Iowa State student balances school, children, journalism in pursuit of passion

Manichanh Naonady

Manichanh Naonady. Photo by Christopher Gannon. Larger image.

AMES, Iowa — Manichanh Naonady is a mother, journalist, non-traditional student and so much more. She’ll soon have another identity: college graduate.

Naonady graduates from Iowa State University this weekend with a bachelor’s degree in journalism and mass communication. The 30-year-old’s life wasn’t always heading in this direction, however.

“I ended up having kids at a much younger age than expected,” she said. “I was one of those teen parents, not with one, but two kids.”

She had her daughter when she was 14 years old, and her son when she was 15. Naonady dropped out of high school during her senior year and started working full-time to support her family. She returned to Des Moines Area Community College to get her GED – which she completed in less than six months.

After working for a while, “I realized at some point that I’m way much more than what I’m giving myself credit for.” Naonady started going to DMACC part-time, at first to become a nurse. She soon figured out that wasn’t the career for her, and took some time to figure out where her passions lie.

She had always loved writing and getting to know people, but DMACC does not have a journalism program. Naonady decided to get an associate degree in marketing, which she completed after several years while working full-time.

“I knew closer to my graduation date that I was going to have to eventually choose school full-time or work full-time,” she said. “At that moment in my life I was OK with the fact of needing to step back and letting my partner take care of home life.”

Finding her passion

Naonady’s boyfriend describes her as the type of person who, when someone asks how hot the fire is, she will jump right in. Although going to college in Des Moines seemed logical, Naonady says her tour of Iowa State lit a fire inside of her.

“I’m the type of person that likes to take a challenge and see how things go,” she said. “I took coming to Iowa State as a challenge, because I’m a non-traditional student in every aspect: being in my late 20s coming in, having two children and not really fitting in with the culture of what is typically a college student.”

In fall 2017, Naonady started classes at Iowa State.

Her passion for journalism became even more focused as she became involved in campus media.

Over the past two years, Naonady has been a food science reporter, recipe developer and podcaster for the Iowa State Daily and a writer for Ethos magazine. She also brought back to life an archived magazine, Cardinal Eats, serving as editor-in-chief. Within a few months, Naonady had formed a small team to revive the publication. Last week, Cardinal Eats’ first publication under Naonady’s leadership was released.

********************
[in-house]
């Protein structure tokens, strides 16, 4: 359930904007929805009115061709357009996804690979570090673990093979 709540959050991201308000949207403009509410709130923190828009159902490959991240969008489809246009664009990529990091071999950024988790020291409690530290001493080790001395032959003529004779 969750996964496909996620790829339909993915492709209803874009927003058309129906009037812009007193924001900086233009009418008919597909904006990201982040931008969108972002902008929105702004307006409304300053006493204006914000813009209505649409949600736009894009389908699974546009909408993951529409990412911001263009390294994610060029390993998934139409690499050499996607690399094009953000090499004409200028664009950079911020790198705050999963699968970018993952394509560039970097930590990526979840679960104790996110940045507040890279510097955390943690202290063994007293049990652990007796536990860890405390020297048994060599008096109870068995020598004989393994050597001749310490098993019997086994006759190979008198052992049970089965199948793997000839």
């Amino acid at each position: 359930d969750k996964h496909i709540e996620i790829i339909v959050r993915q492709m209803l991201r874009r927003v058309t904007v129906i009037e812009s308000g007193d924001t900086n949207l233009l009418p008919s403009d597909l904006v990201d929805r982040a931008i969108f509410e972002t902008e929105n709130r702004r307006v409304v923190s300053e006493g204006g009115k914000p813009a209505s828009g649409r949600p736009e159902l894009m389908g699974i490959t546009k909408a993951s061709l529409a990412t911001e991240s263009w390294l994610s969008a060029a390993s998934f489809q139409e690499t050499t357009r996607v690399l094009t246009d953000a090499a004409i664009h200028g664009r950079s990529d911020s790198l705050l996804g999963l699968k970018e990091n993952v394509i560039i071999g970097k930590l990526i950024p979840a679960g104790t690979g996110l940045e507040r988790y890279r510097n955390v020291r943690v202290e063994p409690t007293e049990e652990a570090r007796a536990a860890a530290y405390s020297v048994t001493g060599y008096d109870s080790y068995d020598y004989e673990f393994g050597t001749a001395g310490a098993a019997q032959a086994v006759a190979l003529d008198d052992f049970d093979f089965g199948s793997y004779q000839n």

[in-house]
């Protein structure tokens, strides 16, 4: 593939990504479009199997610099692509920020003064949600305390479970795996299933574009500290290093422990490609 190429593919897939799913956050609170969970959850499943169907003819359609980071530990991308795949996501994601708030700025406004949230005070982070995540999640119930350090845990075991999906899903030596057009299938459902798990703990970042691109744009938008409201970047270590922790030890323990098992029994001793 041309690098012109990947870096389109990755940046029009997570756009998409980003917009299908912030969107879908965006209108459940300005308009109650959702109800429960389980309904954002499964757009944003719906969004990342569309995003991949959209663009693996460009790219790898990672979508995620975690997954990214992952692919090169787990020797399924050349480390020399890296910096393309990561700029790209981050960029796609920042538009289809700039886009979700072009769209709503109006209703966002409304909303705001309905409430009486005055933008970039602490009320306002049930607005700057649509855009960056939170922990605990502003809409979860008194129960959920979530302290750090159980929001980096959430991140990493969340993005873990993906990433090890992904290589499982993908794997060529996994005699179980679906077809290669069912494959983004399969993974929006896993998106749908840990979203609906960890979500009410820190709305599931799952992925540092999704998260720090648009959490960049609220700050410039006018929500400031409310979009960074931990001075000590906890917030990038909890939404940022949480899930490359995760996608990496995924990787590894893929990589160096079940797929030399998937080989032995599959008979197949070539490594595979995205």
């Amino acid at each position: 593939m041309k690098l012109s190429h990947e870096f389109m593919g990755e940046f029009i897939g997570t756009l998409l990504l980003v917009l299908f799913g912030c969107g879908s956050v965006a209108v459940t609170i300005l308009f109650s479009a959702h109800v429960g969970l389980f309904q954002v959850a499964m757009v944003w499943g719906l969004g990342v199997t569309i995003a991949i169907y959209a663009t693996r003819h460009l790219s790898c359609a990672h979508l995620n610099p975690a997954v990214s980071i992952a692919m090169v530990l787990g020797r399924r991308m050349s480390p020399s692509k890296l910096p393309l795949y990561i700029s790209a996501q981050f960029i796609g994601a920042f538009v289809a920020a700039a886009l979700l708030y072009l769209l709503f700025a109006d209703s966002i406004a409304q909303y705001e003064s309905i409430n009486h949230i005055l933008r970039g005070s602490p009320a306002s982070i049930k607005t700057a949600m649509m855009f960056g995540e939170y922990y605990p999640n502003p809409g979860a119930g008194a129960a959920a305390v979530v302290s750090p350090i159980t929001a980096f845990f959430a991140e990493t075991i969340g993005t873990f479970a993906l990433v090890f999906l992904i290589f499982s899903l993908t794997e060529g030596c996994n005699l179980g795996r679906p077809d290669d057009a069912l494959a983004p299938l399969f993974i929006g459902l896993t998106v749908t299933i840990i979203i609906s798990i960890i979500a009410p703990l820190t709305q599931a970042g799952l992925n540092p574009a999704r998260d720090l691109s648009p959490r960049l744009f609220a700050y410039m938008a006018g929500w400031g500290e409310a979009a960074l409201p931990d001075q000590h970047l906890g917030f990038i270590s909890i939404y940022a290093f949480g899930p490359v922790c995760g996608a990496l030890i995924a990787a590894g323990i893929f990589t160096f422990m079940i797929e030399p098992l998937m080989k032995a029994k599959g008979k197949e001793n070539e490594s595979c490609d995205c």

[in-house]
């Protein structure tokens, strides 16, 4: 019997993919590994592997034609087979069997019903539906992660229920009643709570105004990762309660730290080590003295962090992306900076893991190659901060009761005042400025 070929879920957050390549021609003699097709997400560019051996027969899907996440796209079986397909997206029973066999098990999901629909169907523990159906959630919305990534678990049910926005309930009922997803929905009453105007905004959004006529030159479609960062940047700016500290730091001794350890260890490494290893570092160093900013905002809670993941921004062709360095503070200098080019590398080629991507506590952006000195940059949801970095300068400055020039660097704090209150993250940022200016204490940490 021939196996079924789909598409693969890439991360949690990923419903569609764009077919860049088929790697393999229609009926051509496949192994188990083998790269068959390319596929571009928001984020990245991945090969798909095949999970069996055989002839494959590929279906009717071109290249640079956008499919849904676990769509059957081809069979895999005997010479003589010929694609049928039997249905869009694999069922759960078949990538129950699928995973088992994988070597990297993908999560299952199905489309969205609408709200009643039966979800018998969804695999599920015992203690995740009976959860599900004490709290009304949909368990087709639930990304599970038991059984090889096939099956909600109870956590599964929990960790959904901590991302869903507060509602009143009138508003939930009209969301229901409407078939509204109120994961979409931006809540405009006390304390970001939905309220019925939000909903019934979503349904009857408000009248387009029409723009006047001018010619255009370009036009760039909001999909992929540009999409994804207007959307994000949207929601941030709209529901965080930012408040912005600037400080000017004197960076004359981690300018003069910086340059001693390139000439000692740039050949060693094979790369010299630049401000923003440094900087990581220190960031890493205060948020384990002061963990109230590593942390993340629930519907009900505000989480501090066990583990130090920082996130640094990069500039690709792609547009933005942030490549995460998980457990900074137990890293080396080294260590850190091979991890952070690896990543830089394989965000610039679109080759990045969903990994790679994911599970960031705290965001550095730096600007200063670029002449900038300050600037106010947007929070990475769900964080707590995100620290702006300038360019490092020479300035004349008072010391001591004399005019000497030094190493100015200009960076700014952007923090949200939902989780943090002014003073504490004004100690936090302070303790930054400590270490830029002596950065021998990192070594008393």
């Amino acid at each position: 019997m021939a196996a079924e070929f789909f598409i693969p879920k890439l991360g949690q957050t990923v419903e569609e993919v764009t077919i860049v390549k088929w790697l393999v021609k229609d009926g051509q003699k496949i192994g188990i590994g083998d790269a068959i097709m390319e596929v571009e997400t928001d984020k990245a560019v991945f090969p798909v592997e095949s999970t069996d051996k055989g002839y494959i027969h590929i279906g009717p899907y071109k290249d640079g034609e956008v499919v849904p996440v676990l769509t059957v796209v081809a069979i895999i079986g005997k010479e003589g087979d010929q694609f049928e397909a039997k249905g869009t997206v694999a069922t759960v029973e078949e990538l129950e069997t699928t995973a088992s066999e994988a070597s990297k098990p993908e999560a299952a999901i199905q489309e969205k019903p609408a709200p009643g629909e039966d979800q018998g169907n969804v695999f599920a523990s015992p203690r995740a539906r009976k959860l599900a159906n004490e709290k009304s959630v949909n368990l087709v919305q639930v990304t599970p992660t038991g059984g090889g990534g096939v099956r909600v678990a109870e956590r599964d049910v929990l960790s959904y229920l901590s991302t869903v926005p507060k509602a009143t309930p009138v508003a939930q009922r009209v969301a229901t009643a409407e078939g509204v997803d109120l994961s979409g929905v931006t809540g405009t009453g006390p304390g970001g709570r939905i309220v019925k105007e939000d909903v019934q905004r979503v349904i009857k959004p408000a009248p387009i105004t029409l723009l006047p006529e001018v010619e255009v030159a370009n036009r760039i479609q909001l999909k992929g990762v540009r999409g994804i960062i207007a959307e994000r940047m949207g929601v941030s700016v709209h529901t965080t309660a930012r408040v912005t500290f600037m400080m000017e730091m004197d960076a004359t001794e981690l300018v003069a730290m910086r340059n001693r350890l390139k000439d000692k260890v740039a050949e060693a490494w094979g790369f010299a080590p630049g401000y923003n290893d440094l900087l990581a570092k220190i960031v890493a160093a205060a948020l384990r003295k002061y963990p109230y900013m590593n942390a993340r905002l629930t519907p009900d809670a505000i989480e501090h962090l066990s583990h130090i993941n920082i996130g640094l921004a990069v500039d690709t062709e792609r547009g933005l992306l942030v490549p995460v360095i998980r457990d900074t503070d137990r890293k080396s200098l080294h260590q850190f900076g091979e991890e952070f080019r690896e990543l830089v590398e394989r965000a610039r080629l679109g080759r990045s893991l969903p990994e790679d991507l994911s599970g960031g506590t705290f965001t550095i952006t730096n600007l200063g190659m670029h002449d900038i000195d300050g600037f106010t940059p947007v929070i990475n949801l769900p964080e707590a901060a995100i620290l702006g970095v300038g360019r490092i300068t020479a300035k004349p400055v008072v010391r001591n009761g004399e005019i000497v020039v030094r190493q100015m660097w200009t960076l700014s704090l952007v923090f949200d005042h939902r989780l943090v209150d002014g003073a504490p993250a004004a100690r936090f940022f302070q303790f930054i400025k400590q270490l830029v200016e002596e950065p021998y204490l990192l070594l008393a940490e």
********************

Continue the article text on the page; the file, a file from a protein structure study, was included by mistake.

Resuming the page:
“I just love how no matter what culture you are, food is the one thing that we can all agree on,” she said. “It’s amazing how we’re feeding ourselves, but we’re also feeding our souls, in a sense. That’s why I’m so passionate about it.”

In addition to her schoolwork and extracurriculars, Naonady landed an internship with the World Food Prize Foundation in Des Moines.

“I wasn’t planning on working for a nonprofit, but being there has opened my eyes to how I can focus on my passion for food journalism in another light with world food hunger issues,” she said. “It’s opened my eyes to how I can take what I’m passionate about and shine a light on a situation that a lot of people don’t discuss.”

Naonady is looking for a position at a food publication after graduating.

‘A better future for you and your kids’

Naonady says she did go through an adjustment period at Iowa State, particularly because of the age and life experience difference between herself and her peers. 

Manichanh Naonady

Manichanh Naonady. Photo by Christopher
Gannon. Larger image

“It is a weird dynamic because it is difficult to relate with college students and some of their issues, because some of their issues do not correlate with my issues at home,” she said. “They don’t have to worry about a sick kid, picking up the phone for calls from school.”

One of her professors, Sherry Berghefer, associate teaching professor in the Greenlee School of Journalism and Communication, gave her advice that pushed her to keep going: “At the end of the day, you’re here for your degree, your life, your reason. You’re doing this so you can have a better future for you and your kids.”

Naonady encourages other non-traditional students to follow their passion as she did.

“I know that there are going to be things that probably play into their lives of why they can’t come, but I think if time allows it, if their life allows it, they should definitely get their degree,” she said. “I believe that if you’re really passionate about something you should try your best to get to where you need to be.

“If you would have told teen-parent me that I was going to be in this situation today, I’d say, ‘You’re lying.’ Not a lot of teen parents end up getting their bachelor’s degrees because they’re so focused on trying to make an income for their family – which I completely understand because that was the route I was going to take. But at the end of the day I thought, I need more than just being someone who’s working and not having a real passion.”